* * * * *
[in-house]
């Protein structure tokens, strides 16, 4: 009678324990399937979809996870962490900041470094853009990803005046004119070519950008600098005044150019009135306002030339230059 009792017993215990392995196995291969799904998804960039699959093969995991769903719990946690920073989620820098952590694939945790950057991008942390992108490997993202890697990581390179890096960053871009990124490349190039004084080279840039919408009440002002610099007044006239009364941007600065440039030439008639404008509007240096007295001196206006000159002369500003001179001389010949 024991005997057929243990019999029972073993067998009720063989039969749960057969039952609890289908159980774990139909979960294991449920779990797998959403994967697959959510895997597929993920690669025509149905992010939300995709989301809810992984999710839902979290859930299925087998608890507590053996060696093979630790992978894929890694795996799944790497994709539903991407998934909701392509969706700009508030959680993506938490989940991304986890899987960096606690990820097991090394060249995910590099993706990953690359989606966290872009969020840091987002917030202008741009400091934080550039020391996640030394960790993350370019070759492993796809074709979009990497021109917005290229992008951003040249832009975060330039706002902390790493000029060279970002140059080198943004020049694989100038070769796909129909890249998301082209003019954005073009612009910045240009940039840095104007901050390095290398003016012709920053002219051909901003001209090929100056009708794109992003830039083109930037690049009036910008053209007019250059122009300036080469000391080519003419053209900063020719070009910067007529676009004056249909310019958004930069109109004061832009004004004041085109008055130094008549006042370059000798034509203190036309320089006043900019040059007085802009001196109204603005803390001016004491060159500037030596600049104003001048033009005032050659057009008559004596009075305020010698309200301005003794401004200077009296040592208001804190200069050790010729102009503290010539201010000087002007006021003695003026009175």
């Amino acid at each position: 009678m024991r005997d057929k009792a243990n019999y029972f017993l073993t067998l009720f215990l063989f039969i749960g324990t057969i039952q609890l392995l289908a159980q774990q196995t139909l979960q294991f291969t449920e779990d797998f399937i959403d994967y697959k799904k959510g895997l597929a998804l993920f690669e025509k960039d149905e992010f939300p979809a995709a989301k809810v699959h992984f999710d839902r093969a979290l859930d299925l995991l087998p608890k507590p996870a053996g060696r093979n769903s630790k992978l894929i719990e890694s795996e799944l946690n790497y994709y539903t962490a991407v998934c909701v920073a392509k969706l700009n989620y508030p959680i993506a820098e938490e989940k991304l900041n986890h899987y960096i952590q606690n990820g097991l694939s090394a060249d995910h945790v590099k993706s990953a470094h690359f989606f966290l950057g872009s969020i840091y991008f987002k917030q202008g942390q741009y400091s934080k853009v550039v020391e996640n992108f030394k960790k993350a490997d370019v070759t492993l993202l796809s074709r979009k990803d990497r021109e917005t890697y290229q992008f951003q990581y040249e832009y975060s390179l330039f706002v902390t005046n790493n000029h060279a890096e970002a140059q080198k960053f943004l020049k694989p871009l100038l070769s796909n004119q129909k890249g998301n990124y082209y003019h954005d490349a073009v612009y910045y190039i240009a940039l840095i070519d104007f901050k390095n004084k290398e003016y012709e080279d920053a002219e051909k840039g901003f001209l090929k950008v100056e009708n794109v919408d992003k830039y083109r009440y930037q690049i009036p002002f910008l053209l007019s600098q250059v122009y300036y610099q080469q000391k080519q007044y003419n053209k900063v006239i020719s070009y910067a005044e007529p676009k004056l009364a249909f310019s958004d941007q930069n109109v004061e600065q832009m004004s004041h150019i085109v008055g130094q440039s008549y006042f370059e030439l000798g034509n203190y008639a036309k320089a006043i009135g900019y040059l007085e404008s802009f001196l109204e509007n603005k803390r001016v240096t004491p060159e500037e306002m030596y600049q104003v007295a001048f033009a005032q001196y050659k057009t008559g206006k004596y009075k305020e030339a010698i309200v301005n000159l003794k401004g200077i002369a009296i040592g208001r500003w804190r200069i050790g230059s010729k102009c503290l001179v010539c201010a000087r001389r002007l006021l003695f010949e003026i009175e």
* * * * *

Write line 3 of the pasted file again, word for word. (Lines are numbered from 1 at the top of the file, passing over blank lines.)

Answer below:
């Amino acid at each position: 009678m024991r005997d057929k009792a243990n019999y029972f017993l073993t067998l009720f215990l063989f039969i749960g324990t057969i039952q609890l392995l289908a159980q774990q196995t139909l979960q294991f291969t449920e779990d797998f399937i959403d994967y697959k799904k959510g895997l597929a998804l993920f690669e025509k960039d149905e992010f939300p979809a995709a989301k809810v699959h992984f999710d839902r093969a979290l859930d299925l995991l087998p608890k507590p996870a053996g060696r093979n769903s630790k992978l894929i719990e890694s795996e799944l946690n790497y994709y539903t962490a991407v998934c909701v920073a392509k969706l700009n989620y508030p959680i993506a820098e938490e989940k991304l900041n986890h899987y960096i952590q606690n990820g097991l694939s090394a060249d995910h945790v590099k993706s990953a470094h690359f989606f966290l950057g872009s969020i840091y991008f987002k917030q202008g942390q741009y400091s934080k853009v550039v020391e996640n992108f030394k960790k993350a490997d370019v070759t492993l993202l796809s074709r979009k990803d990497r021109e917005t890697y290229q992008f951003q990581y040249e832009y975060s390179l330039f706002v902390t005046n790493n000029h060279a890096e970002a140059q080198k960053f943004l020049k694989p871009l100038l070769s796909n004119q129909k890249g998301n990124y082209y003019h954005d490349a073009v612009y910045y190039i240009a940039l840095i070519d104007f901050k390095n004084k290398e003016y012709e080279d920053a002219e051909k840039g901003f001209l090929k950008v100056e009708n794109v919408d992003k830039y083109r009440y930037q690049i009036p002002f910008l053209l007019s600098q250059v122009y300036y610099q080469q000391k080519q007044y003419n053209k900063v006239i020719s070009y910067a005044e007529p676009k004056l009364a249909f310019s958004d941007q930069n109109v004061e600065q832009m004004s004041h150019i085109v008055g130094q440039s008549y006042f370059e030439l000798g034509n203190y008639a036309k320089a006043i009135g900019y040059l007085e404008s802009f001196l109204e509007n603005k803390r001016v240096t004491p060159e500037e306002m030596y600049q104003v007295a001048f033009a005032q001196y050659k057009t008559g206006k004596y009075k305020e030339a010698i309200v301005n000159l003794k401004g200077i002369a009296i040592g208001r500003w804190r200069i050790g230059s010729k102009c503290l001179v010539c201010a000087r001389r002007l006021l003695f010949e003026i009175e």